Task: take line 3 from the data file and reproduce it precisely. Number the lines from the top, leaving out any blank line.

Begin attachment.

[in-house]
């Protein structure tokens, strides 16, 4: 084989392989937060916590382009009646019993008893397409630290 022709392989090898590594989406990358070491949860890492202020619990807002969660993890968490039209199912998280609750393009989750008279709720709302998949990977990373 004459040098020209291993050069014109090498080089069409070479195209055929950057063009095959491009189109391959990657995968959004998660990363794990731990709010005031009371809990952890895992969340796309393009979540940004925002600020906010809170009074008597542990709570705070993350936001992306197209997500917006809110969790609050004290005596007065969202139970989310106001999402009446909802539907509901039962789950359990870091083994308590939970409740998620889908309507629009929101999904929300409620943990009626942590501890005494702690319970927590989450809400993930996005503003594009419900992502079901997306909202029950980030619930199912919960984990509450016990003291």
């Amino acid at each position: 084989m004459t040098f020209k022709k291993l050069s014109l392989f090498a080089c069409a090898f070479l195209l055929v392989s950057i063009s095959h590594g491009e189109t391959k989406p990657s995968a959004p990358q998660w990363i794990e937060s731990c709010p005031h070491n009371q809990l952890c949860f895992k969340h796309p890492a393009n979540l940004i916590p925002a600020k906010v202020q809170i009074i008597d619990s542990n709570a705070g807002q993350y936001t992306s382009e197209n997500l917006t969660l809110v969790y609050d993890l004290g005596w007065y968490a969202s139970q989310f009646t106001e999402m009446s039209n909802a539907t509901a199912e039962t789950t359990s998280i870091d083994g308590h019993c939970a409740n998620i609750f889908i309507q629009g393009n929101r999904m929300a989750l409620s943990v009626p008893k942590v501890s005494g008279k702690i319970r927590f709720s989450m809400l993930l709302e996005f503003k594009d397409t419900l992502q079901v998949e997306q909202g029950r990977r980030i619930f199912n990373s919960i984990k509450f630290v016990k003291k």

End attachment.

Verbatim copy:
């Amino acid at each position: 084989m004459t040098f020209k022709k291993l050069s014109l392989f090498a080089c069409a090898f070479l195209l055929v392989s950057i063009s095959h590594g491009e189109t391959k989406p990657s995968a959004p990358q998660w990363i794990e937060s731990c709010p005031h070491n009371q809990l952890c949860f895992k969340h796309p890492a393009n979540l940004i916590p925002a600020k906010v202020q809170i009074i008597d619990s542990n709570a705070g807002q993350y936001t992306s382009e197209n997500l917006t969660l809110v969790y609050d993890l004290g005596w007065y968490a969202s139970q989310f009646t106001e999402m009446s039209n909802a539907t509901a199912e039962t789950t359990s998280i870091d083994g308590h019993c939970a409740n998620i609750f889908i309507q629009g393009n929101r999904m929300a989750l409620s943990v009626p008893k942590v501890s005494g008279k702690i319970r927590f709720s989450m809400l993930l709302e996005f503003k594009d397409t419900l992502q079901v998949e997306q909202g029950r990977r980030i619930f199912n990373s919960i984990k509450f630290v016990k003291k």